VOL. 116 | NO. 120 | Friday, June 21, 2002
By RICK RUSSELL
By RICK RUSSELL
The Daily News
The most skilled artisans of our time all have an innate
ability to animate the inanimate and turn nothing into something
Be it a boulder into a man, leaflets into a journey, paint
strokes into a window of a dream, or in the case of Judy Wallace, an old house
with a view into a world-renowned museum.
Wallace, assistant director and resident of the National
Ornamental Metal Museum in Memphis, announced she would retire June 30. Her 20
years there could be considered as unconventional and unique as the museum
Fresh out of college, Wallace and two others were asked to
volunteer at a little known shanty down by the river to help repair various
The smithy (a workshop for blacksmiths) was in a little
shack. There was no air-conditioning, Wallace said. The only thing here was
this big desk.
While the smithy has since been considerably upgraded, the
desk, appropriately known as a partners desk, remains a lasting and symbolic
testament to the museums evolution, as well as Wallaces life.
Sharing the same determination and vigilance that makes the
museum work, the man commonly referred to as Wally worked directly across
from Wallace since 1982.
Judy and Wally,
more formally as Jim Wallace, were married in 1987. Together, they surmounted
periods of near financial collapse and many other obstacles capable of abruptly
shifting the delicate balance between success and failure in unproven realms of
the art world.
Nestled on 3.2-acres on the Mississippi, the museum has
become the creme de la creme of metal museums. Complete with two floors of
gallery space, 25 employees, numerous volunteers, workshops and a spectacular
array of metallic forms fused and manipulated by some of the worlds finest
craftsmen, the museum has effectively been fused by flame and forge into the
Memphis art scene.
In addition to handling day-to-day operations, the Wallaces
often brought prestigious metalsmiths from around the globe to their home,
located on museum grounds.
There is nothing like sitting down to breakfast with three
artists all speaking different languages, Judy Wallace said.
Wallaces dizzying hodgepodge of official duties at the
museum range from typing lulling letters on her vintage typewriter to
prospective philanthropists to organizing what will be the worlds only metal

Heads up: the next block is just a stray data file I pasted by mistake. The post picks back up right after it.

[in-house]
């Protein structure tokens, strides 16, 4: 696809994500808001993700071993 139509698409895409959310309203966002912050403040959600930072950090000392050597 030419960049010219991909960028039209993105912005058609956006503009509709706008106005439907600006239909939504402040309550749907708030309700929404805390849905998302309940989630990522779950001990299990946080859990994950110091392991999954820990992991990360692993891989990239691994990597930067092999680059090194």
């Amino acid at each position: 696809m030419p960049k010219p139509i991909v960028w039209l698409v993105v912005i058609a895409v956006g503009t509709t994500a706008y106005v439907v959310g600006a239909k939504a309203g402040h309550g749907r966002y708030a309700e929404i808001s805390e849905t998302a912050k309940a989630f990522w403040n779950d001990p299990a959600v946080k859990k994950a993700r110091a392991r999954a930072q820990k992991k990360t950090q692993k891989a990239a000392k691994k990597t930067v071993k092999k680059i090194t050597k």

and metalcrafts library.
As testament to her determination to transform an idea into
a thriving museum, one of her first official acts shortly after arriving at the
museum was to appeal to the city council to have the name of the road changed
from Delaware Avenue to Metal Museum Drive.
Many people had, and still have, a hard time finding us,
but it is certainly much easier now.
While the museum now boasts an annual attendance of roughly
40,000, and an operating budget that has grown from $2,000 to half a million,
Wallace said the museum attendance hinges on a logistical paradox.
I think we are more widely known in New Zealand than we are
in Cordova, Wallace said. We have people coming from all over the world, but
our home-based attendance is still a little low.
However, they are taking steps to attract more Memphians to
Wallace said they have acquired numerous works laden with
gold and other precious metals, as well as gem-encrusted works to complement
the more masculine array of huge heavy metal edifices.
We wanted to offer something for everybody, including the
kids, Wallace said.
Today, Wallace continues the crusade with the same steely
resolve and determination as she did 20 years ago, but after accomplishing the
milestone of securing the future of the museum, Wallace said she is ready to
move on to her next adventure set to begin at months end.
Im going to retire, move to a house on the White River in
Arkansas, learn how to use a computer, and above all else, Im going fishing,